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### Course: Algebra 1>Unit 4

Lesson 6: Modeling with linear equations and inequalities

# Linear equations & graphs: FAQ

## What is a two-variable linear equation?

A two-variable linear equation is an equation with two unknowns (usually represented by $x$ and $y$) that can be graphed as a straight line on a coordinate plane.

## What is slope?

Slope is a measure of the steepness of a line. We calculate it by dividing the change in $y$-values by the change in $x$-values between two points on a line.
Practice with our Slope from graph exercise.
Practice with our Slope in a table exercise.

## What are horizontal and vertical lines?

Horizontal lines are lines that have a slope of $0$, meaning they don't go up or down, while vertical lines have an undefined slope, meaning they don't go left or right.

## What are $x$‍ -intercepts and $y$‍ -intercepts?

The $x$-intercept is the point where a graph crosses the $x$-axis, while the $y$-intercept is the point where a graph crosses the $y$-axis.

## What do we mean by modeling with linear equations and inequalities?

Modeling with linear equations and inequalities means using those mathematical concepts to represent or explain real-world situations.

## Why do we need to learn about linear equations and graphs?

Linear equations and graphs come up all the time in mathematics, science, engineering, and business. They're one of the foundational skills for understanding algebra and more advanced math courses. Plus, they can be really useful for modeling real-world situations and solving problems.

## Want to join the conversation?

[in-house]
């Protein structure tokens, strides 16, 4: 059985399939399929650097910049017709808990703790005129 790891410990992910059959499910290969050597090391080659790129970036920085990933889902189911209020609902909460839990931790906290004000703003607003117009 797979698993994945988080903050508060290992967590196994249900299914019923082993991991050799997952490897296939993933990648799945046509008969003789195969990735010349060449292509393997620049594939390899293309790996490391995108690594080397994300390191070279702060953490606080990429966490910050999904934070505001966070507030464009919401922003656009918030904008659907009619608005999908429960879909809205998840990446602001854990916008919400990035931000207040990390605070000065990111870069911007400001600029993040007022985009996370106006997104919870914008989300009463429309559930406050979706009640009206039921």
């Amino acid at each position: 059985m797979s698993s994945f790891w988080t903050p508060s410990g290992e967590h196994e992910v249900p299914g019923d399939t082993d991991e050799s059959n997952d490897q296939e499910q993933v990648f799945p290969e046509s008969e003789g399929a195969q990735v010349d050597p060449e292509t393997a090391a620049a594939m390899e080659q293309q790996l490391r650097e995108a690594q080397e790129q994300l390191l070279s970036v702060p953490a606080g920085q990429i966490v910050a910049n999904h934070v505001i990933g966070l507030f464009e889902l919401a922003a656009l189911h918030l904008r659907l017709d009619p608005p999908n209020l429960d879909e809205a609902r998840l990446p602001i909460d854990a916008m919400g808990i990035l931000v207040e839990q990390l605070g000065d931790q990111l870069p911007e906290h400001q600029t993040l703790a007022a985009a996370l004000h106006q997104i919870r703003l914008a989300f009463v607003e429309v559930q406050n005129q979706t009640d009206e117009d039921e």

• Please further explain the topic of comparing linear rates.
• the way I did it was just to manually compute the numbers without the equation. I put the two rates into a graph with a bar for each rate, a bar for elapsed time or distance, and a bar for how much time or distance I add. I then keep adding distance or time until I find the correct amount.
• I am having a hard time solving "Comparing linear rates word problems" even though I have mastered the previous Units and Lessons. Any suggestions?
Thank you.
• Try to make a table. That's my biggest advice.

Example of a question: So, let's say Company ABC makes 1 million dollars per year. Every year, it increases by 1 million. And let's also say company XYZ makes 5 million but increases by 50% yearly. What is the first year in which company XYZ makes more money?

Solution:
Create a table for both equations. This makes it much easier to look at.

Company ABC:
Year 1: 10 million
Year 2: 11 million
Year 3: 12 million
Year 4: 13 million

Company XYZ:
Year 1: 5 million
Year 2: 7.5 million
Year 3: 11.25 million
Year 4: 16.875 million

As you can see year 4 would be the first year company XYZ makes more money.

Let me know if you need more help.
• what was life like during the blip?
• Hard
• Same for me. I have had great success with Khan Academy but I am hitting a roadblock with rate and linear comparions even tough I passed all related sections to rates and ratios. I am not sure if there is something related to time, distance and time I am missing but i have looking in other place to piece together this concept and am wondering there are any videos I may have missed. Because I usually dont have any issues following along. Even if something is hard or new and takes time it makes sense but this one I a bit lost as to how to set up these equations to to know instinctively what I need to do or how use the information given to set up the equation to solve these types of problems. Its easier when its rate, time and distance but when its bananan's beads and jewerly the chart for rate distance and time I become confused on how to apply it to non traditional word problems.
• This unit was not very hard to learn and understand, but I needed a clearer understanding of Comparing Linear Rates. Please explain this topic in more detail, as I have been having difficulty grasping it for a while. Thank you.
• When dealing with rates why do we sometimes write it as a whole number next to a fraction like 90 km/h and then in other equations we write it as one big fraction like 90 km / 1 hr? Is there a rule to help identify when a particular notation is required?